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Fishermen in Malawi

Inland fisheries may provide a ‘safety net’ during pandemic, new study finds

A new study led by University of Florida researchers has found that the economic fallout of the COVID-19 pandemic has led to shifts in the way people use rivers, lakes and other inland water bodies worldwide as sources of food, income, and recreation.

These shifts may have long-term effects on the sustainability of those natural resources and people’s livelihoods, the study’s authors say, adding nuance to our current understanding of the pandemic’s impacts on the environment and local economies.

Fishermen in Brazil.

Fishermen in Brazil. Photo by Gretchen Stokes

“Fishing has a low barrier to entry, meaning people don’t need extensive experience or expensive equipment to be able to start fishing as a way to feed their families or generate income in crisis situations,” said Gretchen Stokes, the lead author of the study and a doctoral student in the UF/IFAS College of Agricultural and Life Sciences (CALS).

“We found that some people in poorer countries who have lost jobs due to the pandemic are turning to fishing, including urban or migrant workers returning to their homes.,” added Stokes, who is a National Science Foundation Graduate Research Fellow studying interdisciplinary ecology, the graduate program of the UF/IFAS School of Natural Resources and Environment.

This influx of fishers can be a shock to the system, said Sam Smidt, an assistant professor in the soil and water sciences department and one of the study’s co-authors.

“When you have people suddenly fishing an area that isn’t typically fished, it could lead to overfishing or even the collapse of fish populations in those areas. Then the question is, what happens to the people who have become reliant on that resource?” Smidt said.

On the other hand, in areas where fishing in inland waters is largely recreational, which tend to be in wealthier parts of the world, the researchers saw a different trend. While travel restrictions during the pandemic meant less tourism-related fishing, “Recreational fishing close to home became an appealing socially-distanced activity and way for people to get outside,” Stokes said.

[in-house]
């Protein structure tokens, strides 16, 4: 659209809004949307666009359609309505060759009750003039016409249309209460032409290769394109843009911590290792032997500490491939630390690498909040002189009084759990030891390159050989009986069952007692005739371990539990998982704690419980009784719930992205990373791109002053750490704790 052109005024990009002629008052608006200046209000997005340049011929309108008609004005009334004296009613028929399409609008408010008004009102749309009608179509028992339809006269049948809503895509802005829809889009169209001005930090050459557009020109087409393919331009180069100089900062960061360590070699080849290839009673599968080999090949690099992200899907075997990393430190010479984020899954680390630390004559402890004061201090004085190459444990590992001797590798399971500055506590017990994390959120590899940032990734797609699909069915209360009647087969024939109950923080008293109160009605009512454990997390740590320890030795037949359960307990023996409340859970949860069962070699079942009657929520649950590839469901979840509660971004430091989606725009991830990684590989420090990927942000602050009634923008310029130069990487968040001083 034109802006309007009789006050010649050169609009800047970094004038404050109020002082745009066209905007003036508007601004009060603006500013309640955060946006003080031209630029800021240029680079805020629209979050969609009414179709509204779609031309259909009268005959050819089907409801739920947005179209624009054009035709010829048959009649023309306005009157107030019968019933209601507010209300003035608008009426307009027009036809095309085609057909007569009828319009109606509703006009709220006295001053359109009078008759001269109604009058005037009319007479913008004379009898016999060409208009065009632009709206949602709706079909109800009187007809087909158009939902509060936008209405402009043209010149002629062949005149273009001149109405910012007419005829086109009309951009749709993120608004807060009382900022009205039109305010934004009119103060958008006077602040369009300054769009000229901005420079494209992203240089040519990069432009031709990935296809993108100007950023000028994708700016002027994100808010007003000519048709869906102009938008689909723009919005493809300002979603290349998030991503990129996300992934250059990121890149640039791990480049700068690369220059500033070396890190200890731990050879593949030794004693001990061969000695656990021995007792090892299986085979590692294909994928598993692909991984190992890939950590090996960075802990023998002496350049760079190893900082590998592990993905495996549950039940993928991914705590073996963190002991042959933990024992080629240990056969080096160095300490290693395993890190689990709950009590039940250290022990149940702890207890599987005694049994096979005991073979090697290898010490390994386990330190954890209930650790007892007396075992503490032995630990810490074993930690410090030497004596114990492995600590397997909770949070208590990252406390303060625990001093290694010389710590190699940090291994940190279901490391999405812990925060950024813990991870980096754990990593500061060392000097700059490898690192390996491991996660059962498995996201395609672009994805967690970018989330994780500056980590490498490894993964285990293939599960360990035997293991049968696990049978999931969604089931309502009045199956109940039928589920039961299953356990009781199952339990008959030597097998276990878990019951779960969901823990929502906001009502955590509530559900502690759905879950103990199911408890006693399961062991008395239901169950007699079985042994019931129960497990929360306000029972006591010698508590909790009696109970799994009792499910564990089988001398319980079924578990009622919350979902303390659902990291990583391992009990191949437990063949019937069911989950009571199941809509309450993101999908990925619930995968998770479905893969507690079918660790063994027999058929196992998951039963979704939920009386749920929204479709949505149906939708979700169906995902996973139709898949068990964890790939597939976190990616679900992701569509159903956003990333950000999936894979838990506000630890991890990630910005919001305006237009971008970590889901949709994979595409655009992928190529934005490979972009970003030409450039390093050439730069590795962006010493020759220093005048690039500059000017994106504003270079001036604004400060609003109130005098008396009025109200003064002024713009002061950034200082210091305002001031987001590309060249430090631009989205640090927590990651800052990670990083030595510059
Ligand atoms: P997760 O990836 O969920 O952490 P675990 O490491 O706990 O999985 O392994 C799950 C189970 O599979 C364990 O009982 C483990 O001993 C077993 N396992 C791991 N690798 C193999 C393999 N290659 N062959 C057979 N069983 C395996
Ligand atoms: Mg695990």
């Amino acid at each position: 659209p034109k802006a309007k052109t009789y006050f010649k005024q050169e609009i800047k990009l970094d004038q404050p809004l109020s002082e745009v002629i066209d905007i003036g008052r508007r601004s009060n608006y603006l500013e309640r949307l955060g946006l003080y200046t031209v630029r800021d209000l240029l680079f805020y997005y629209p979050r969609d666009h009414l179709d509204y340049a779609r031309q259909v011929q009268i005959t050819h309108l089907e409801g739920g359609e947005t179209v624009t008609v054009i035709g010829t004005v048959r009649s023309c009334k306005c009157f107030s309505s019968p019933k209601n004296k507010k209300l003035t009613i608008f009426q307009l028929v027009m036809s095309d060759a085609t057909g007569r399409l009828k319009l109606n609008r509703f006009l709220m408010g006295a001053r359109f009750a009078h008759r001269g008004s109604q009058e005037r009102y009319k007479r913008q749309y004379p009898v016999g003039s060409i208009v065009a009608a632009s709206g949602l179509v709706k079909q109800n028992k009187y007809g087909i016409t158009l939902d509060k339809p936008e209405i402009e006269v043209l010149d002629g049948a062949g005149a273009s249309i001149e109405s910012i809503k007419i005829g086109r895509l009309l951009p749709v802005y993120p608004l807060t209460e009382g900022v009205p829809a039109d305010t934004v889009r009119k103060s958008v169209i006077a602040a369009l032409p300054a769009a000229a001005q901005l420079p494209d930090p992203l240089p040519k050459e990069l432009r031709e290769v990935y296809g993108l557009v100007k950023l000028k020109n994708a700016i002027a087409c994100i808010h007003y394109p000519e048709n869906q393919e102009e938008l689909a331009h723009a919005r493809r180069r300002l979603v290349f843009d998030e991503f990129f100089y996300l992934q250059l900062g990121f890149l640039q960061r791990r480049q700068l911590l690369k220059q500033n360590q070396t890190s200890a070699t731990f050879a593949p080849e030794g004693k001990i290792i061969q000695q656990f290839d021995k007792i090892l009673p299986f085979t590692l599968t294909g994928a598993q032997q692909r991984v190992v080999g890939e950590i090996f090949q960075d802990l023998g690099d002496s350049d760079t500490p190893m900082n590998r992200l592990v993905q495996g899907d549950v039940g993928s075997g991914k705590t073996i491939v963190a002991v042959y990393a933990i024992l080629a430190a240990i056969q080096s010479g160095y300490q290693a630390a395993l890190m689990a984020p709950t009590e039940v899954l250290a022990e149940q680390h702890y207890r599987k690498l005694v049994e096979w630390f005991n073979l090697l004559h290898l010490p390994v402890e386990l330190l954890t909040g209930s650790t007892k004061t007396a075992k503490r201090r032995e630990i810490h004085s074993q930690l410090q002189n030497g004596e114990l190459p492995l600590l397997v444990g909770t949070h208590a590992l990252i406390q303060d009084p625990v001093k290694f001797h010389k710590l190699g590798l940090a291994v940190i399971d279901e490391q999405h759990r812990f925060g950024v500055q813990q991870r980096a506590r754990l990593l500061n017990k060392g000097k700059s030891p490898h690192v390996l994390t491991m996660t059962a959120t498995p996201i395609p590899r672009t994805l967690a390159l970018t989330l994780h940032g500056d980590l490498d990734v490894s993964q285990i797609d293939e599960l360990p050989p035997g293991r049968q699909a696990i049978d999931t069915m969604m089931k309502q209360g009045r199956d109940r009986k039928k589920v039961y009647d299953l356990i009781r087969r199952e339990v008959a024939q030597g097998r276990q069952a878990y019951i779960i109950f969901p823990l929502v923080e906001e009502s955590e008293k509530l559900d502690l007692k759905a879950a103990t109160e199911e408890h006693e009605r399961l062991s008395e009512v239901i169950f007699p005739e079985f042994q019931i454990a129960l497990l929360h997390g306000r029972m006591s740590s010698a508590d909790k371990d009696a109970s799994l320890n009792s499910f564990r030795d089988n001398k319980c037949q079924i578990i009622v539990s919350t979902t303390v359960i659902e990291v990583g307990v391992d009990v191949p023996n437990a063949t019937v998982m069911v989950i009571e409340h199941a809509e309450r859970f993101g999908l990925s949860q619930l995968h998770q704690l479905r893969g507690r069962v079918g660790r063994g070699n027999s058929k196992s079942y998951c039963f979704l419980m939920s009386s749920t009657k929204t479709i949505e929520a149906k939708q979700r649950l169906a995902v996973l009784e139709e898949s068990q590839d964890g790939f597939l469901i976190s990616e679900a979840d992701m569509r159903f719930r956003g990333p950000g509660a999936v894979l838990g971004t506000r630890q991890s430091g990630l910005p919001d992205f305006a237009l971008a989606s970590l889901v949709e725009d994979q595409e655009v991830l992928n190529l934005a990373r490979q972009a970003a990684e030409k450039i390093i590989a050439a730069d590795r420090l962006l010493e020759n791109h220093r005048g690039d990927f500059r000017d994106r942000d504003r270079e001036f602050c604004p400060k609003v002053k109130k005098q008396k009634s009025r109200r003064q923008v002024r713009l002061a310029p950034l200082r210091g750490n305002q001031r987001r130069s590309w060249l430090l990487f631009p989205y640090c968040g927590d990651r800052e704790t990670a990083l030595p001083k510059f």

The researchers gained these insights by surveying more than 400 inland fisheries professionals across the globe to find out how the COVID-19 pandemic had

A fisherman on the Mekong River

A fisherman on the Mekong River. Photo by Gretchen Stokes

changed fisheries, including fishing activity, in their regions. These local experts were asked if they had observed an increase, decrease or no change in pressure on their fishery as a result of the pandemic.

The researchers organized the responses according to geographical location and two other factors: the region’s human development index, which is a measure of a population’s life expectancy, education and living standard; and its fishery provisioning value, the degree to which a water body supports fishing activities to meet the needs of people. This visual aid developed by the researchers maps these data points across the globe.

“Places that are not typically high-capacity fisheries are serving as a safety net for laborers, giving these fisheries high provisioning value during an emergency” added Smidt, who is also Stokes’ dissertation adviser.

“This speaks to the niche that inland fisheries are filling during the pandemic,” said Stokes, “Inland fisheries are found in so many cracks and corners of the world that people don’t have to go far from home to find a place to fish.”

This recent study is part of a long-term collaboration among several researchers, including Stokes and Smidt, the U.S. Geological Survey and the Food and Agriculture Organization of the United Nations (FAO). This team aims to create a global system for monitoring stressors to fisheries in inland waters, which does not currently exist.

People drying fish in Malawi.

People drying fish in Malawi. Photo by Gretchen Stokes.

“The next step in this larger project is to drill down and look at case studies in specific regions and for specific species of fish and see how people are using these resources now, during the pandemic, and into the future,” Stokes said.

Benjamin Lowe, another co-author of the study, is also a UF/IFAS CALS interdisciplinary ecology doctoral student and a National Science Foundation Graduate Research Fellow.

“I’m so grateful for opportunities like this to work with experts across disciplines and around the world to better understand and engage the complex socio-ecological challenges we face,” Lowe said.

Co-authors of the study also include Abigail Lynch with the U.S. Geological Survey National Climate Adaptation Science Center; and Simon Funge-Smith and John Valbo‐Jørgensen, with FAO.

The study is published in the journal “PNAS.”

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